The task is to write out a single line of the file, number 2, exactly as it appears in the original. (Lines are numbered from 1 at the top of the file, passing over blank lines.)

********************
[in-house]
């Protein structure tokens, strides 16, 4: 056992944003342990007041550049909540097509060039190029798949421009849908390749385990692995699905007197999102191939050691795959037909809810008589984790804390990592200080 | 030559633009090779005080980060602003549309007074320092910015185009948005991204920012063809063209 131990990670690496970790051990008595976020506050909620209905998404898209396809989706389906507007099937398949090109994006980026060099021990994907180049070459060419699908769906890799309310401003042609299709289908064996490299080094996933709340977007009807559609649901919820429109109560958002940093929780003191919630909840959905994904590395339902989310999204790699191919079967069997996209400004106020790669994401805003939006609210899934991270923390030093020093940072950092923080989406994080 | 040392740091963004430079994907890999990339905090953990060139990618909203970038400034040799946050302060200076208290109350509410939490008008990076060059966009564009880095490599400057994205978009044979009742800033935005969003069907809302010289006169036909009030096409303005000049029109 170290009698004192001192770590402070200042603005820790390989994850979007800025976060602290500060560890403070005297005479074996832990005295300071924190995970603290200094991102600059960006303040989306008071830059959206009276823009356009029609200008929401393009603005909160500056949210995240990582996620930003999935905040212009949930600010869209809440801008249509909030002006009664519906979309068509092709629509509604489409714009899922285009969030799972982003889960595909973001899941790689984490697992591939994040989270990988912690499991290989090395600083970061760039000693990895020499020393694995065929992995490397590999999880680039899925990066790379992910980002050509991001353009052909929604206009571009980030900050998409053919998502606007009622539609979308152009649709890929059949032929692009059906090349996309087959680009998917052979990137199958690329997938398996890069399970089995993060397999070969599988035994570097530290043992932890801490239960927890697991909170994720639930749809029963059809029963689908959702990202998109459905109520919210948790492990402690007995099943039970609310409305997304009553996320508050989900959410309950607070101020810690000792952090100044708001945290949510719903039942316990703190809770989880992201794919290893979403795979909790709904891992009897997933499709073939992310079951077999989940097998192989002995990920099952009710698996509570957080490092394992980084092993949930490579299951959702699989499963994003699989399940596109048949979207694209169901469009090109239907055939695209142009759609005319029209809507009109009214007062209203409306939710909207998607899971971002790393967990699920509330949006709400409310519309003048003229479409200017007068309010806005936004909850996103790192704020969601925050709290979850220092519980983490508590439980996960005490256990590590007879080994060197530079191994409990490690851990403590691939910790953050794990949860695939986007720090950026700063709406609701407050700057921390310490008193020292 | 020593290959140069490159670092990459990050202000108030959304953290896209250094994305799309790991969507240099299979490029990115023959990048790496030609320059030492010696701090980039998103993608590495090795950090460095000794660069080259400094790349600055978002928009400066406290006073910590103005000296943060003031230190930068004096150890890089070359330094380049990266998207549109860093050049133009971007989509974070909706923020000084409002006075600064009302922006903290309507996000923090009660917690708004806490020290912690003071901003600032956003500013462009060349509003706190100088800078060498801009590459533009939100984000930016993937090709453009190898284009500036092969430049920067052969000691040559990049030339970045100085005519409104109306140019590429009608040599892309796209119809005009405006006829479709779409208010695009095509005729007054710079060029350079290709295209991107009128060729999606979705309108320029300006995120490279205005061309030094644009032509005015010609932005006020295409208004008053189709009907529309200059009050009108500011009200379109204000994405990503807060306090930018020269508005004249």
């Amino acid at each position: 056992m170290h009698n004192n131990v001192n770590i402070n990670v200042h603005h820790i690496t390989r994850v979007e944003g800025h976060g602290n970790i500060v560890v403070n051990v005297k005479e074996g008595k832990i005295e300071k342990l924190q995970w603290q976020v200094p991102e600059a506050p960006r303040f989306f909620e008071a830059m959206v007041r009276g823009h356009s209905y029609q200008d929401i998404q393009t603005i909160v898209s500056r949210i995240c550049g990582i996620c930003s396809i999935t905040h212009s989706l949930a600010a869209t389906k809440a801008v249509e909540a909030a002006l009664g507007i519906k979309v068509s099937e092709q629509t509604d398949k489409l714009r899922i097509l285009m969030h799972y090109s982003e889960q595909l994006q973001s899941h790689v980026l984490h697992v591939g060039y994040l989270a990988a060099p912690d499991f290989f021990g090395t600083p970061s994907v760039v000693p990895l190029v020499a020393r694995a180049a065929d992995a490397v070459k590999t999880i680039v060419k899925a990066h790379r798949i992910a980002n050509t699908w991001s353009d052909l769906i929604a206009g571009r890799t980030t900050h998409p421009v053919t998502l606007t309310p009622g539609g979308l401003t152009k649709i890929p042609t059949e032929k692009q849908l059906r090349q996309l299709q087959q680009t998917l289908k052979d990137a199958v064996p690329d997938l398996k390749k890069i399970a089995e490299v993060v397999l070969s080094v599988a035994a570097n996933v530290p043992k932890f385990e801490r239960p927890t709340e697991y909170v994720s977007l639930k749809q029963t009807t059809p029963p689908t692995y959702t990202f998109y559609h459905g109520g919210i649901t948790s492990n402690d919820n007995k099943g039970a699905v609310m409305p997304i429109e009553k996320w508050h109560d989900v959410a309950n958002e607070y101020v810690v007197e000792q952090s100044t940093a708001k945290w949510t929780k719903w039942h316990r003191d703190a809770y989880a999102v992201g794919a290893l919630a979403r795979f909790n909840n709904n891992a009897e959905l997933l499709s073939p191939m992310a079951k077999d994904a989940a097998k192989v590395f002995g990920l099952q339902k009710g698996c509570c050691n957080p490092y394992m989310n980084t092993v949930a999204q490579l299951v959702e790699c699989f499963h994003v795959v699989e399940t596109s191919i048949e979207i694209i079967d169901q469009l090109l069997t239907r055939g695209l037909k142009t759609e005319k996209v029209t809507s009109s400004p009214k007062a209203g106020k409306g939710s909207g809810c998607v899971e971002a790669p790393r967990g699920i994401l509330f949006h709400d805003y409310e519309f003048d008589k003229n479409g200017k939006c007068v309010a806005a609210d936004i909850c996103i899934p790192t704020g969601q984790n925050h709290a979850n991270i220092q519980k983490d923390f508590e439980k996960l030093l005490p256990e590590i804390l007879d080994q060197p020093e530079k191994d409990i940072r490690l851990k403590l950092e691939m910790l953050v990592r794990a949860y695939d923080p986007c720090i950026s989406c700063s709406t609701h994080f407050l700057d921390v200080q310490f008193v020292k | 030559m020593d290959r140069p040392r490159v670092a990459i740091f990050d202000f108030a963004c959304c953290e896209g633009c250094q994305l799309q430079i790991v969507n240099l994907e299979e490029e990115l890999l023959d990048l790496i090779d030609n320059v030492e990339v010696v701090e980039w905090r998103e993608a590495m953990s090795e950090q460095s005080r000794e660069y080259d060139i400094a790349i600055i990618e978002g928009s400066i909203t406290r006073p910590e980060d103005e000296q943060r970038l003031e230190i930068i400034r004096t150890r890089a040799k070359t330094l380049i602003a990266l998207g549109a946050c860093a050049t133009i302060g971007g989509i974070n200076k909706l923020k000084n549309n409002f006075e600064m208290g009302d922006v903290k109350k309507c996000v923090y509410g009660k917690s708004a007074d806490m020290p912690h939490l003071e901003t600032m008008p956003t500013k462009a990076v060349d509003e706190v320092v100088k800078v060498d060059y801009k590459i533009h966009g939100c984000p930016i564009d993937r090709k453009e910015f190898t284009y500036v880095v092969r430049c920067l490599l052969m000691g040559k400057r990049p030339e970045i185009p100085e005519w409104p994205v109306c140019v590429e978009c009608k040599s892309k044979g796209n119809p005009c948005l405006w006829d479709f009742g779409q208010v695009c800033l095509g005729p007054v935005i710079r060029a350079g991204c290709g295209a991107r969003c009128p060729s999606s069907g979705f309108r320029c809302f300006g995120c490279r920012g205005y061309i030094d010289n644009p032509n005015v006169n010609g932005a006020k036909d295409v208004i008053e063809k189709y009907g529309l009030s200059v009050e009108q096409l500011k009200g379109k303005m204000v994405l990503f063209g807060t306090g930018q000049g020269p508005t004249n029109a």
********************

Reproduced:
């Protein structure tokens, strides 16, 4: 056992944003342990007041550049909540097509060039190029798949421009849908390749385990692995699905007197999102191939050691795959037909809810008589984790804390990592200080 | 030559633009090779005080980060602003549309007074320092910015185009948005991204920012063809063209 131990990670690496970790051990008595976020506050909620209905998404898209396809989706389906507007099937398949090109994006980026060099021990994907180049070459060419699908769906890799309310401003042609299709289908064996490299080094996933709340977007009807559609649901919820429109109560958002940093929780003191919630909840959905994904590395339902989310999204790699191919079967069997996209400004106020790669994401805003939006609210899934991270923390030093020093940072950092923080989406994080 | 040392740091963004430079994907890999990339905090953990060139990618909203970038400034040799946050302060200076208290109350509410939490008008990076060059966009564009880095490599400057994205978009044979009742800033935005969003069907809302010289006169036909009030096409303005000049029109 170290009698004192001192770590402070200042603005820790390989994850979007800025976060602290500060560890403070005297005479074996832990005295300071924190995970603290200094991102600059960006303040989306008071830059959206009276823009356009029609200008929401393009603005909160500056949210995240990582996620930003999935905040212009949930600010869209809440801008249509909030002006009664519906979309068509092709629509509604489409714009899922285009969030799972982003889960595909973001899941790689984490697992591939994040989270990988912690499991290989090395600083970061760039000693990895020499020393694995065929992995490397590999999880680039899925990066790379992910980002050509991001353009052909929604206009571009980030900050998409053919998502606007009622539609979308152009649709890929059949032929692009059906090349996309087959680009998917052979990137199958690329997938398996890069399970089995993060397999070969599988035994570097530290043992932890801490239960927890697991909170994720639930749809029963059809029963689908959702990202998109459905109520919210948790492990402690007995099943039970609310409305997304009553996320508050989900959410309950607070101020810690000792952090100044708001945290949510719903039942316990703190809770989880992201794919290893979403795979909790709904891992009897997933499709073939992310079951077999989940097998192989002995990920099952009710698996509570957080490092394992980084092993949930490579299951959702699989499963994003699989399940596109048949979207694209169901469009090109239907055939695209142009759609005319029209809507009109009214007062209203409306939710909207998607899971971002790393967990699920509330949006709400409310519309003048003229479409200017007068309010806005936004909850996103790192704020969601925050709290979850220092519980983490508590439980996960005490256990590590007879080994060197530079191994409990490690851990403590691939910790953050794990949860695939986007720090950026700063709406609701407050700057921390310490008193020292 | 020593290959140069490159670092990459990050202000108030959304953290896209250094994305799309790991969507240099299979490029990115023959990048790496030609320059030492010696701090980039998103993608590495090795950090460095000794660069080259400094790349600055978002928009400066406290006073910590103005000296943060003031230190930068004096150890890089070359330094380049990266998207549109860093050049133009971007989509974070909706923020000084409002006075600064009302922006903290309507996000923090009660917690708004806490020290912690003071901003600032956003500013462009060349509003706190100088800078060498801009590459533009939100984000930016993937090709453009190898284009500036092969430049920067052969000691040559990049030339970045100085005519409104109306140019590429009608040599892309796209119809005009405006006829479709779409208010695009095509005729007054710079060029350079290709295209991107009128060729999606979705309108320029300006995120490279205005061309030094644009032509005015010609932005006020295409208004008053189709009907529309200059009050009108500011009200379109204000994405990503807060306090930018020269508005004249």